Interesting differences do occur. I wrote about some the other day.

Today let's look at how well people answered political knowledge questions, F2F versus online. The four below ask respondents to identify the holders of four offices. I think we have some cheaters here, folks who went and looked up the answers when completing the online questionnaire. My evidence? You be the judge. In the table below I provide the percent correct to the questions using what's called scheme 1 (some folks were randomly assigned to scheme 1, others scheme 2. The results were similar and I didn't want to take the time to combine the groups).

Percent Correct

Speaker of House
German Chancellor
Russian President
U.S. Chief Justice

Clearly the online folks were either much smarter, which is unlikely as people were randomly assigned to either the F2F or online group, or some of them took the time to go look up the answer. Tsk tsk tsk. Cheaters cheaters cheaters. How else can we explain 7.4 percent of the F2F getting a question right and 33.6 percent getting it right in the online group?

Which makes for an interesting methodology question. How do you handle this if you're studying political knowledge? Instead, there might be an interesting study here in who cheats, if only we knew whether they did or not, but with some massaging of the data we might get a clue. Will look harder at this over summer.

Thursday, April 20, 2017

Survey Says ...

There's a survey-based story in today's The Red & Black about how students pay for college. Good idea for a story and it includes lots of useful information and interviews, so I'm not nitpicking the story so much as I am the survey itself, which is what I do given I also teach Grady's graduate public opinion class. Here's a key graf:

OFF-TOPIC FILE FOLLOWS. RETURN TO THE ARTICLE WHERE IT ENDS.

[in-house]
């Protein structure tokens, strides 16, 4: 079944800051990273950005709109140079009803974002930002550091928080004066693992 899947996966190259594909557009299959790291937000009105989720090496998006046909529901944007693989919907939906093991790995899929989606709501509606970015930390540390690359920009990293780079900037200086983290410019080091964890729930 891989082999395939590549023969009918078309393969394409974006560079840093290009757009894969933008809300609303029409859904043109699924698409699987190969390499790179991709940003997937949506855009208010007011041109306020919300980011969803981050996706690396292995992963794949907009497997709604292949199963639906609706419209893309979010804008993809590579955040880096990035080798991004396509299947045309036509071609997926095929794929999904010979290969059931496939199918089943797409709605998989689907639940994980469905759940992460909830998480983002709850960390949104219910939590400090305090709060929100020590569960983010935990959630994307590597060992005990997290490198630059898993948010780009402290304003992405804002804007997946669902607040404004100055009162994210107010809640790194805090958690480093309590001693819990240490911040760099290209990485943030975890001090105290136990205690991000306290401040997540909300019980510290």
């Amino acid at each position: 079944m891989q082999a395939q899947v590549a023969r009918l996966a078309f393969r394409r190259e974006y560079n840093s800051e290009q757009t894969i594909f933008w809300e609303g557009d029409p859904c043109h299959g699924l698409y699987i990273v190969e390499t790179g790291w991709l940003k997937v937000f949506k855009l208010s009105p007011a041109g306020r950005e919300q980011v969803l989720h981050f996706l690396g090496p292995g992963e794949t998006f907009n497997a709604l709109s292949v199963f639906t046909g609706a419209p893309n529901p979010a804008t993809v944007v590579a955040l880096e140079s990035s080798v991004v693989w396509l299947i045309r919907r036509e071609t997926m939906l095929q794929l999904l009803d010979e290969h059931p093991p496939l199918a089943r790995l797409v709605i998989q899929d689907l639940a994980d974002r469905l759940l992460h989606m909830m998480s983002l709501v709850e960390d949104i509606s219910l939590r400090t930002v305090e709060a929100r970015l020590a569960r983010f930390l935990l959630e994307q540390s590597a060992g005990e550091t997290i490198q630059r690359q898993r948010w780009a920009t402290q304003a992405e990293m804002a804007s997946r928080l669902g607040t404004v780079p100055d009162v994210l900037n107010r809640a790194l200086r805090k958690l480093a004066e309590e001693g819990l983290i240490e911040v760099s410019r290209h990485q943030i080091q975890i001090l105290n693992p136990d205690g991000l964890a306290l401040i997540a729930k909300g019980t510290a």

The Red & Black completed a survey in which 100 UGA students shared their own encounters with payments throughout college and found over half of respondents have their rent and utilities paid for by their parents.
First let's go with the information provided. A sample size of 100 means the margin of error is 10 percent. That means the 49.5 percent who do not consider themselves financially independent could actually be between 39.5 and 59.5 percent, and a 10 percent MOE means some of the results are actually statistical ties. And that assumes it's a random sample, which is the only kind in which you can truly apply a margin of error. We don't get a lot of methodological detail here. How was the survey conducted? When? How were respondents selected? Is this a convenience sample? A SLOP?

In fairness to the audience you should make clear in a sentence or two how the survey was conducted, and if it's non-scientific, say so high in the story so the reader can approach it with healthy skepticism.  If that's in the story and I missed it, please let me know.

Finally, a journalism point. A survey of 100 is really more of a man-on-the-street approach, but on steroids given we often interview at most six people in that sort of thing.